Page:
Long-term outcome of complete cardiovascular implantable electronic device removal with cardiopulmonary bypass

Masaho Okada, Yuji Narita, Yoshimori Araki, Hideki Oshima, Akihiko Usui, Yuichi Ueda

Research output: Contribution to journalArticlepeer-review

2 Citations (Scopus)


Definitive endovascular techniques have been developed for pacemaker lead extraction; however, a few patients require immediate secondary open heart surgery because of incomplete transvenous lead extraction. This study examined the safety, effectiveness, and long-term outcome of the removal of cardiovascular implantable electronic device (CIED) via median sternotomy under cardiopulmonary bypass. The removal of CIED was performed in 6 patients (mean age 57 ± 16 years, 5 males and 1 female), from September 2000 to April 2011. The reasons for removal included eradication of an infection in 5 patients and elimination of pacemaker component allergy in 1. Positive culture results, including methicillin-sensitive Staphylococcus aureus (MSSA, n = 2), methicillin-resistant S. aureus (MRSA, n = 1), coagulase-negative staphylococci (CNS, n = 1), and methicillin-resistant S. epidermidis (MRSE, n = 1) were observed in all 5 infected patients. Mitral annuloplasty (n = 1), mitral valvuloplasty (n = 1), tricuspid annuloplasty (n = 3). Implantation of myocardial pacing leads (n = 5) were performed concomitantly (n = 4), or secondarily (n = 1). All 6 patients were alive in good condition at 72 ± 55 months following CIED removal. New device infection occurred in 1 patient during long-term follow up. Complete surgical removal of pacing systems via median sternotomy with cardiopulmonary bypass is, therefore, considered to be safe and feasible with acceptable long term results.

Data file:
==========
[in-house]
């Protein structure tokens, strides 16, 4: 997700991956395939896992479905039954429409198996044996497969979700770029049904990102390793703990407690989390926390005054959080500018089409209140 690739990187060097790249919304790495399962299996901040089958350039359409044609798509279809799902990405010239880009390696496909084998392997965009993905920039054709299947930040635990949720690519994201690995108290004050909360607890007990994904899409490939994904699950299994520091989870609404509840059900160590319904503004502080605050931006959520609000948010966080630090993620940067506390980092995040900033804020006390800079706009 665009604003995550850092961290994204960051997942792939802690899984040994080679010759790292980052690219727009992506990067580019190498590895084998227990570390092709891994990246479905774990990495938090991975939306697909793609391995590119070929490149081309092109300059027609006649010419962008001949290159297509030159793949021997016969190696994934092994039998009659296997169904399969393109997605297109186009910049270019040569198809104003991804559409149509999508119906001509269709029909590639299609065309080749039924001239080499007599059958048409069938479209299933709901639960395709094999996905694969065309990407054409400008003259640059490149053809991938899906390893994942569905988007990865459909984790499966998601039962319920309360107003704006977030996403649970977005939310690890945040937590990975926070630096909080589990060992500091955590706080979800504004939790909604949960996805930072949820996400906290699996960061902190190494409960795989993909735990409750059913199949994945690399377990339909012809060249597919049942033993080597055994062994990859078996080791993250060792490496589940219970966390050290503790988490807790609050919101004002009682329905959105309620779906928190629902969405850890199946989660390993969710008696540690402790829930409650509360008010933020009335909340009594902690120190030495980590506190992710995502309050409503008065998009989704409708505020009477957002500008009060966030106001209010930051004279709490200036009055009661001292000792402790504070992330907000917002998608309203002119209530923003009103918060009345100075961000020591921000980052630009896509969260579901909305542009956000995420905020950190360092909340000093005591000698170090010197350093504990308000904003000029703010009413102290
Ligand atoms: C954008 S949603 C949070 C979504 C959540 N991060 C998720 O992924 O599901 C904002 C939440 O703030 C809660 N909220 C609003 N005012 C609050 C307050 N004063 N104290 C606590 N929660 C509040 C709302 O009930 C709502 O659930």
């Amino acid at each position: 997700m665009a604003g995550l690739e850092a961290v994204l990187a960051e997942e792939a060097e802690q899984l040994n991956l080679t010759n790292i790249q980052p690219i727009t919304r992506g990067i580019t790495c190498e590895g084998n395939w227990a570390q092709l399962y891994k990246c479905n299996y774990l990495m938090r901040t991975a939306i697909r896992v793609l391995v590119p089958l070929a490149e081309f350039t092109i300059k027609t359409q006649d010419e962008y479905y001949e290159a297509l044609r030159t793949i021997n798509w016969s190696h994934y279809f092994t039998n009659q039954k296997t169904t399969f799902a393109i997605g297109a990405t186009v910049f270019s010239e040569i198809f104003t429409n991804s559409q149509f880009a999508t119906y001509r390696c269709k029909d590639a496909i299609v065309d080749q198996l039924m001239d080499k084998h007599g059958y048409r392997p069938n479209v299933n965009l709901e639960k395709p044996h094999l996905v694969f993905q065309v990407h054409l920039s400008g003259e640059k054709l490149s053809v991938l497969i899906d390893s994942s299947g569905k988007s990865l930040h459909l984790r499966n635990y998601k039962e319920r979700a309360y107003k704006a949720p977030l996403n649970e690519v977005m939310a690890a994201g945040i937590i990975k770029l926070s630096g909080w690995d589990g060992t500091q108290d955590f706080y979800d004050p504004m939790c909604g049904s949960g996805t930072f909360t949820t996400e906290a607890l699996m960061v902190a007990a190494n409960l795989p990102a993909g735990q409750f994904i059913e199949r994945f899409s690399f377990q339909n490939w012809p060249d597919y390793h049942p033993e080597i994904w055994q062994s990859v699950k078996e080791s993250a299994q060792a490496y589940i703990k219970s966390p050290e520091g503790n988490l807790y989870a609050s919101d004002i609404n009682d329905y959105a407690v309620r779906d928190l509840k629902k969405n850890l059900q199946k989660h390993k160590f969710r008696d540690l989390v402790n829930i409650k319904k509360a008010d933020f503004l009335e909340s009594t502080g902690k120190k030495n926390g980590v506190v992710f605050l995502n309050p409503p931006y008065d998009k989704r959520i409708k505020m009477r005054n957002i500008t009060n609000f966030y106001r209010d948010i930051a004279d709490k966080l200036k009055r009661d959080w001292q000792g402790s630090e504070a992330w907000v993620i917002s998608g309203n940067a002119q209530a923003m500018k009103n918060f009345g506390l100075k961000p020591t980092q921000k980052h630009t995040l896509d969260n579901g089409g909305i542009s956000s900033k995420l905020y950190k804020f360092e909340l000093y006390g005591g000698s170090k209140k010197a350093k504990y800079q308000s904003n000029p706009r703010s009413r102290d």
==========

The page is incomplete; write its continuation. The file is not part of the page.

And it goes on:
Original languageEnglish
Pages (from-to)164-169
Number of pages6
JournalJournal of Artificial Organs
Issue number2
Publication statusPublished - 06-2013
Externally publishedYes

All Science Journal Classification (ASJC) codes

  • Medicine (miscellaneous)
  • Biomaterials
  • Biomedical Engineering
  • Cardiology and Cardiovascular Medicine


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